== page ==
Annual Robotics Summer Camp
Frequently Asked Questions


Dr. Orlando Hernandez
Electrical and Computer Engineering
The College of New Jersey
PO Box 7718
Ewing, NJ 08628-0718
(609) 771-2470
(609) 637-5148

Camp Dates

July 10 - 22, 2016

If these FAQs do not address your question, please contact us. See contact information above.

See a brief informational webinar about the camp...

Download Instructions and Recommender Form

Go to Application Fee Payment Site

Go to Tuition Payment Site (NOT AVAILABLE YET)

TCNJ Robotics Camp Article

NOTE: This is an article from the newspaper. Enjoy ...

Question: Where can I download a brochure?

Answer: Download Brochure Here ...

Question: Where can I download a flyer?

Answer: Download Flyer Here ...

Question: For the purpose of earning credit at the High School, how many hours of instructional time are there (i.e. time on non-leisure activities) for the program?

Answer: There are 27 hours of instruction programmed for each session (week).

Question: Do you ever meet with students before hand so that you can see if this program is a good fit?

Answer: We can meet and have met students by appointment. If you are interested, please see the contact above.

Question: If a student does do both sections, do they go home for the weekend in between, or is there programming over that weekend?

Answer: If a student does both sections, they spend the weekend at the College. We have activities during the weekend.

Question: What robotic kits and programming language do students use for this summer program?

Answer: We use the Parallax BOE-BOT. This robotics kit uses a language called PBASIC.

Question: How can I decide between the Fundamental or Advanced session?

Answer: The Fundamental session deals primarily with motion and sensing, and it is suitable for students with no experience, while the Advanced session adds concepts of wireless communications and computer vision. Whether students enroll in the Fundamentals section vs. the Advanced has been a self-selection process. When students ask, we tell them that if they have had some exposure to robotics, electronics, and programming, they can go into the Advanced section.

Question: The web site indicates that the student must be in the top 30% of their class. What type of documentation is required for that requirement? Is there a specific form that needs to be filled out?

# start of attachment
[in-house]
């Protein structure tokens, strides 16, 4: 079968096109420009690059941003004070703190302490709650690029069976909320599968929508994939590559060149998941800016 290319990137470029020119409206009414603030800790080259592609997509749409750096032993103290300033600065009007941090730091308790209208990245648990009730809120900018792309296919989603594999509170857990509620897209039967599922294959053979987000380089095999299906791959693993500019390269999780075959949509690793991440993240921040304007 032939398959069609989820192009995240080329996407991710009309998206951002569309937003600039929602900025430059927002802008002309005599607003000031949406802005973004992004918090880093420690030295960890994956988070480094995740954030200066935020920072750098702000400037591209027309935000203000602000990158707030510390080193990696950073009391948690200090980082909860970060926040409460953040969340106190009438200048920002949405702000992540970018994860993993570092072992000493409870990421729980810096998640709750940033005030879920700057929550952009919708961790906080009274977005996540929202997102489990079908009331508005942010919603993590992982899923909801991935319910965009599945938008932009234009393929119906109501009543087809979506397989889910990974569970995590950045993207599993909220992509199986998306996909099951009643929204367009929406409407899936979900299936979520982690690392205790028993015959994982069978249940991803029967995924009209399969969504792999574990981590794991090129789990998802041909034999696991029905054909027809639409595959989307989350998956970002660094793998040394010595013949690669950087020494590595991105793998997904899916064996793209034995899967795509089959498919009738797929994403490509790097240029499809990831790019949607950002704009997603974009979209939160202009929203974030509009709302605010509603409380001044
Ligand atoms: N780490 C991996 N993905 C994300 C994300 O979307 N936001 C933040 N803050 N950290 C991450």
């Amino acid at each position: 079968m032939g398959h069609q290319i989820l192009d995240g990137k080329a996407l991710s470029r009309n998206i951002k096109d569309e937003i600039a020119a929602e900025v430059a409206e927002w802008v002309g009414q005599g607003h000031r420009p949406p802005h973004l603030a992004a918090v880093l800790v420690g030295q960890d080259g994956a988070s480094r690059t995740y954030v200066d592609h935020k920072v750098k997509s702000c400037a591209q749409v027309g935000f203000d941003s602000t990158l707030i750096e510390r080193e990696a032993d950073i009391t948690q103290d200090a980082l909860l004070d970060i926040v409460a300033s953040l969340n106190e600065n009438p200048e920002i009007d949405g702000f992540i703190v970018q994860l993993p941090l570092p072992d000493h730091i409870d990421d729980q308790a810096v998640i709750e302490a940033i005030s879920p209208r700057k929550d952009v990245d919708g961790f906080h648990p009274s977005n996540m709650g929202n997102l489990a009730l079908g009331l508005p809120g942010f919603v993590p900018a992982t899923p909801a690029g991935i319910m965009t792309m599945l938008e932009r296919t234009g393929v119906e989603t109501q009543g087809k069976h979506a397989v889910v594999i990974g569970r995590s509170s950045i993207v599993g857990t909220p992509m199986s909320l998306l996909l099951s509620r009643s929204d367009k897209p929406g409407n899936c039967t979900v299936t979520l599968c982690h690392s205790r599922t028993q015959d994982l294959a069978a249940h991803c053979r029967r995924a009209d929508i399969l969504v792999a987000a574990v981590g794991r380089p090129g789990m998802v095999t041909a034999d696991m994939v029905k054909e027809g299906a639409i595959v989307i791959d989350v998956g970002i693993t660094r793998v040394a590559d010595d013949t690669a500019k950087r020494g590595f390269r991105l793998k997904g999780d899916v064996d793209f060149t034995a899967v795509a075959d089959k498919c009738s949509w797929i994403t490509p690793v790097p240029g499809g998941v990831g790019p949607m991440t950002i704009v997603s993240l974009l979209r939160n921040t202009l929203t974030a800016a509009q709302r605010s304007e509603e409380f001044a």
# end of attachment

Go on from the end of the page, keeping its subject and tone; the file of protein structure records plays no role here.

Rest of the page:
Answer: Normally the guidance office can tell students their ranking. But this is just a guideline. We evaluate the students according to the transcript that they send in as part of their application file. The form that needs to be filled is the application with us here:

Then you will be prompted for the application fee. After that, you will ask the school to send us a transcript, and also send the recommendation letter. More details about this come on line after the application has been filled.

Question: Is the program suitable for someone that already has some experience?

Answer: Yes our camp focuses on programming, and it is very appropriate and step up from a programming perspective from activities like FIRST and NXT programming.

Question: Approximately what percentage of the week is devoted to programming?

Answer: In our program, about 80% of it is programming.

Question: What do I have to do on the RECOMMENDER part of the application?

Answer: In the recommender's section, you need to put the information for someone who will write a letter of recommendation for you. You will see more instructions on the recommendation and payment, once you submit the form. The recommender should be a teacher or a guidance counselor.

Question: How much will I learn attending the one or two week long camp?

Answer: Overall, the camp focuses on electronics and programming, although there are necessarily some mechanical aspects. The first week focuses on motion guided by decision making derived from sensory inputs. The second week focuses on control via wireless communications and computer vision.  If you are not familiar with these topics, we are sure you will enjoy the camp, not only because of the technical content, but because of the college-like experience, and the teaming and competition aspects of the camp.

Question: What are considered College Prep Math courses?

Answer: Any High School level Math courses taken by students planning to go to college are considered College Prep Math courses.